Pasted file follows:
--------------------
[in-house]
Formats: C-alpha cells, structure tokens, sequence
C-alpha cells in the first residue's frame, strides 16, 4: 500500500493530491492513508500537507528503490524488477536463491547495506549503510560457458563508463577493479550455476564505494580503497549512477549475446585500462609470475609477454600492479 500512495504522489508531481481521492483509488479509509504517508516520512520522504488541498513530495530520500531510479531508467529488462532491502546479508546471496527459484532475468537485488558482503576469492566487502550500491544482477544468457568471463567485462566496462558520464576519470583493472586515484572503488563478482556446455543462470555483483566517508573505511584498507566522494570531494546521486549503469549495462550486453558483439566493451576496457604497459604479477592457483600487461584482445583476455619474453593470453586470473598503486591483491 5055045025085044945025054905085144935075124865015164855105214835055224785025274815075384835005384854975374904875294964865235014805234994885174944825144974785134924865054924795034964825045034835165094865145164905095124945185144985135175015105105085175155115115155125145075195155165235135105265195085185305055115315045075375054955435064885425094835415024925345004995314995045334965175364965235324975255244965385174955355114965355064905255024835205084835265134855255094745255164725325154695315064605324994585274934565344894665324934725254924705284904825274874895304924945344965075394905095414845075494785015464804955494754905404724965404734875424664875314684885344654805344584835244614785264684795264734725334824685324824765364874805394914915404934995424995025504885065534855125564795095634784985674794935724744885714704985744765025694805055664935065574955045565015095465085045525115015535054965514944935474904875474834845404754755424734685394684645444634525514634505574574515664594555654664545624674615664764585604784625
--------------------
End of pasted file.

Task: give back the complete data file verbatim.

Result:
[in-house]
Formats: C-alpha cells, structure tokens, sequence
C-alpha cells in the first residue's frame, strides 16, 4: 500500500493530491492513508500537507528503490524488477536463491547495506549503510560457458563508463577493479550455476564505494580503497549512477549475446585500462609470475609477454600492479 500512495504522489508531481481521492483509488479509509504517508516520512520522504488541498513530495530520500531510479531508467529488462532491502546479508546471496527459484532475468537485488558482503576469492566487502550500491544482477544468457568471463567485462566496462558520464576519470583493472586515484572503488563478482556446455543462470555483483566517508573505511584498507566522494570531494546521486549503469549495462550486453558483439566493451576496457604497459604479477592457483600487461584482445583476455619474453593470453586470473598503486591483491 5055045025085044945025054905085144935075124865015164855105214835055224785025274815075384835005384854975374904875294964865235014805234994885174944825144974785134924865054924795034964825045034835165094865145164905095124945185144985135175015105105085175155115115155125145075195155165235135105265195085185305055115315045075375054955435064885425094835415024925345004995314995045334965175364965235324975255244965385174955355114965355064905255024835205084835265134855255094745255164725325154695315064605324994585274934565344894665324934725254924705284904825274874895304924945344965075394905095414845075494785015464804955494754905404724965404734875424664875314684885344654805344584835244614785264684795264734725334824685324824765364874805394914915404934995424995025504885065534855125564795095634784985674794935724744885714704985744765025694805055664935065574955045565015095465085045525115015535054965514944935474904875474834845404754755424734685394684645444634525514634505574574515664594555654664545624674615664764585604784625